Yes, there have been various studies done in the United States and all over the world on the medicinal value garlic. However, many of these were not truly genuine scientific investigations. Todate, inspite of our advanced technology, there is still no proof that garlic has the therapeutic values that people claim it to have. In those few legitimate studies, there are preliminary suggestions that possibly garlic does have cholesterol-lowering, cancer risk-reducing, bacteria/viral fighting, and blood thinning properties. More extensive laboratory and human clinical researches are still needed to solve the garlic mystery. This is one food supplement I surmise will show great promise for alternative medicine.

What is the active ingredient in garlic?

The active substance in garlic is an amino acid called allicin, which, according to scientists, has some bactericidal and antibiotic action. During World War I the British treated infected wounds with garlic. The Prophet Mohammed used garlic to ease the pain of insect bites and stings. The Father of Modern Medicine, Hippocrates, himself thought garlic was good for many illnesses. Unfortunately, these claims have yet to be substantiated by modern science.

Does garlic have any side-effects?

While there is doubt that garlic in fact has all those alleged good medicinal attributes, the only side-effect of garlic ingestion could be stomach irritation. So, unlike most medicinal "food supplements" on the market today, garlic at least does not have the potential serious adverse effects that others, like Noni, have. It is a well-documented fact among the world's garlic eater like you and me that garlic is safe and tastes simply great. In this particular situation, this writer believes, as millions of lay people and physicians around the world do, that garlic ingestion is not harmful to our body and should be encouraged. At least it does not do any harm, except, perhaps to one's reputation as a romantic lover who wears pungent-smelling eau de toilette and a breath that keeps vampires, sorcerers and witches away.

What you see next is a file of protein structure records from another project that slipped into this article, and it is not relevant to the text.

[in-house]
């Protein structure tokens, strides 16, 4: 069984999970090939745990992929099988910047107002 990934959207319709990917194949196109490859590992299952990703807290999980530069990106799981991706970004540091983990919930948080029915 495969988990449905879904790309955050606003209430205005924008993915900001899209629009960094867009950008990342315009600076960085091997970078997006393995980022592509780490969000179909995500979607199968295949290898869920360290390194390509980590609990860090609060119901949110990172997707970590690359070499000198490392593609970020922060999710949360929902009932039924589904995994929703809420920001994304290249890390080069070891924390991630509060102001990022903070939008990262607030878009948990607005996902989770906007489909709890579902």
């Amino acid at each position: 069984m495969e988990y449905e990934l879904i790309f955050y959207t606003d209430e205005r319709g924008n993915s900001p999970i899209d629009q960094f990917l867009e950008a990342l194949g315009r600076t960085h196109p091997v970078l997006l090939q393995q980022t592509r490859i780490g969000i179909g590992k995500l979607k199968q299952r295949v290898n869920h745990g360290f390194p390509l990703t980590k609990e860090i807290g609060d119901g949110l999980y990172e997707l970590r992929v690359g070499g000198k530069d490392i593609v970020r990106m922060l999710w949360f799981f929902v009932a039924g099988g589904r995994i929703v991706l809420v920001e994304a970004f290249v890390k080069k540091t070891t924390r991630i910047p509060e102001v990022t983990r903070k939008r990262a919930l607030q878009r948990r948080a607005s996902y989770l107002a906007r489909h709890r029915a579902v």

How can one get rid of the garlic "aroma"?

To wash it off your hands and fingers after peeling and chopping garlic, use salt and lemon , and rinse with cold water right away. To make it easier to peel, first immerse the whole garlic cloves in boiling water for five seconds. After eating garlicky food, rinse your mouth with lemon juice and eat grated carrots. You could also chew on citrus peel, especially orange, or eat a freshly washed apple, or chew on mints, parsley, fennel, dill seed, anise, or, cinnamon. Bubble gum might also help. But since love conquers all, you do not have to worry too much, as long as you are reasonably sensitive and considerate of your vampire and sorcerer friends.

How should garlic be taken?

Some people advocate eating 2 to 3 cloves of fresh garlic three times a day. Since there are no unequivocal medical studies made, there is no standardization and no dosage recommendation can make. For me, the best way to take garlic is as a condiment, with the food we eat every day, or as a "sawsawan" with vinegar and a little salt, or with our fried rice, adobo, and other food that are sauteed with garli. While there are garlic capsules being sold as food supplements, we are not medically convinced that these "pills" are of any more superior potency compared to fresh or cooked garlic in food. As a matter of fact, many of them are of questionable composition and quality, and are very expensive. We suggest saving your hard-earned money and simply buying quality garlic in the supermarket instead. With your extra cash, you could buy honest-to-goodness parfum or cologne.

©2003Raoul R. Diez, M.A.O.D.